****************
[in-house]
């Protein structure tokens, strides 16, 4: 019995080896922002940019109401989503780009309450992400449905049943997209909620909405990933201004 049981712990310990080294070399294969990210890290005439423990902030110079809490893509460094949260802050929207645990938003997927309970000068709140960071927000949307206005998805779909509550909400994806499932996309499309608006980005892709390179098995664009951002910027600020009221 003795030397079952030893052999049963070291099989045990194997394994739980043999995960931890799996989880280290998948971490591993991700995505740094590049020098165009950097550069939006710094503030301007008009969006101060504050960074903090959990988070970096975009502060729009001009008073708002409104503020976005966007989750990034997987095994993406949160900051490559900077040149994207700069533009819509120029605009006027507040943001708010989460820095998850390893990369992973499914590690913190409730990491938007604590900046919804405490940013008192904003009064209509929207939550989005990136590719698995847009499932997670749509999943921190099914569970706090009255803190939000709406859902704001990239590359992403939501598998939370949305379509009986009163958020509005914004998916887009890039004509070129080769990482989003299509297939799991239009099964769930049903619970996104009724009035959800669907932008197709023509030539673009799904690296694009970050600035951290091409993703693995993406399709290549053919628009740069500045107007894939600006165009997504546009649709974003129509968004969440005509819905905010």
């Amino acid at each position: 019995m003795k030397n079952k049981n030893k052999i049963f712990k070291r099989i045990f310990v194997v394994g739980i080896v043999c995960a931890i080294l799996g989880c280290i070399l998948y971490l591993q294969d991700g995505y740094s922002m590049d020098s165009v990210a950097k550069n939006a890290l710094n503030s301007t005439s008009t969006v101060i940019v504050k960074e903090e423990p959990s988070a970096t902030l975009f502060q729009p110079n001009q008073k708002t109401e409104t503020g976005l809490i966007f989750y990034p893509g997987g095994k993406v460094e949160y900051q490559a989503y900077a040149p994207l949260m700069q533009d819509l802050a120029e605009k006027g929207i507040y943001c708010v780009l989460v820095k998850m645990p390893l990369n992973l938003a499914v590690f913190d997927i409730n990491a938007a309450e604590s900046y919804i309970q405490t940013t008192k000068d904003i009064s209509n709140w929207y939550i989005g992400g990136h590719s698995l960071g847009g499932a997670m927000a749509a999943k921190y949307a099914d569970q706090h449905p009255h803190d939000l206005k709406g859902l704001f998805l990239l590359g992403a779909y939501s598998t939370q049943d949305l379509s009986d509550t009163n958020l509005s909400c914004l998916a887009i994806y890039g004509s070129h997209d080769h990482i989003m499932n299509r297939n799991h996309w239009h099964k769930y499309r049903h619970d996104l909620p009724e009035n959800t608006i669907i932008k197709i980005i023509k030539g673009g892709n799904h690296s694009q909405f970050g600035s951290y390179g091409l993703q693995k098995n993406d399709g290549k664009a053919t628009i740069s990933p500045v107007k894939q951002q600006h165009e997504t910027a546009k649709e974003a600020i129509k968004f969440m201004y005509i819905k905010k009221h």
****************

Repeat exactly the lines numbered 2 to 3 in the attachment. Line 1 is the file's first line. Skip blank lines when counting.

């Protein structure tokens, strides 16, 4: 019995080896922002940019109401989503780009309450992400449905049943997209909620909405990933201004 049981712990310990080294070399294969990210890290005439423990902030110079809490893509460094949260802050929207645990938003997927309970000068709140960071927000949307206005998805779909509550909400994806499932996309499309608006980005892709390179098995664009951002910027600020009221 003795030397079952030893052999049963070291099989045990194997394994739980043999995960931890799996989880280290998948971490591993991700995505740094590049020098165009950097550069939006710094503030301007008009969006101060504050960074903090959990988070970096975009502060729009001009008073708002409104503020976005966007989750990034997987095994993406949160900051490559900077040149994207700069533009819509120029605009006027507040943001708010989460820095998850390893990369992973499914590690913190409730990491938007604590900046919804405490940013008192904003009064209509929207939550989005990136590719698995847009499932997670749509999943921190099914569970706090009255803190939000709406859902704001990239590359992403939501598998939370949305379509009986009163958020509005914004998916887009890039004509070129080769990482989003299509297939799991239009099964769930049903619970996104009724009035959800669907932008197709023509030539673009799904690296694009970050600035951290091409993703693995993406399709290549053919628009740069500045107007894939600006165009997504546009649709974003129509968004969440005509819905905010």
């Amino acid at each position: 019995m003795k030397n079952k049981n030893k052999i049963f712990k070291r099989i045990f310990v194997v394994g739980i080896v043999c995960a931890i080294l799996g989880c280290i070399l998948y971490l591993q294969d991700g995505y740094s922002m590049d020098s165009v990210a950097k550069n939006a890290l710094n503030s301007t005439s008009t969006v101060i940019v504050k960074e903090e423990p959990s988070a970096t902030l975009f502060q729009p110079n001009q008073k708002t109401e409104t503020g976005l809490i966007f989750y990034p893509g997987g095994k993406v460094e949160y900051q490559a989503y900077a040149p994207l949260m700069q533009d819509l802050a120029e605009k006027g929207i507040y943001c708010v780009l989460v820095k998850m645990p390893l990369n992973l938003a499914v590690f913190d997927i409730n990491a938007a309450e604590s900046y919804i309970q405490t940013t008192k000068d904003i009064s209509n709140w929207y939550i989005g992400g990136h590719s698995l960071g847009g499932a997670m927000a749509a999943k921190y949307a099914d569970q706090h449905p009255h803190d939000l206005k709406g859902l704001f998805l990239l590359g992403a779909y939501s598998t939370q049943d949305l379509s009986d509550t009163n958020l509005s909400c914004l998916a887009i994806y890039g004509s070129h997209d080769h990482i989003m499932n299509r297939n799991h996309w239009h099964k769930y499309r049903h619970d996104l909620p009724e009035n959800t608006i669907i932008k197709i980005i023509k030539g673009g892709n799904h690296s694009q909405f970050g600035s951290y390179g091409l993703q693995k098995n993406d399709g290549k664009a053919t628009i740069s990933p500045v107007k894939q951002q600006h165009e997504t910027a546009k649709e974003a600020i129509k968004f969440m201004y005509i819905k905010k009221h």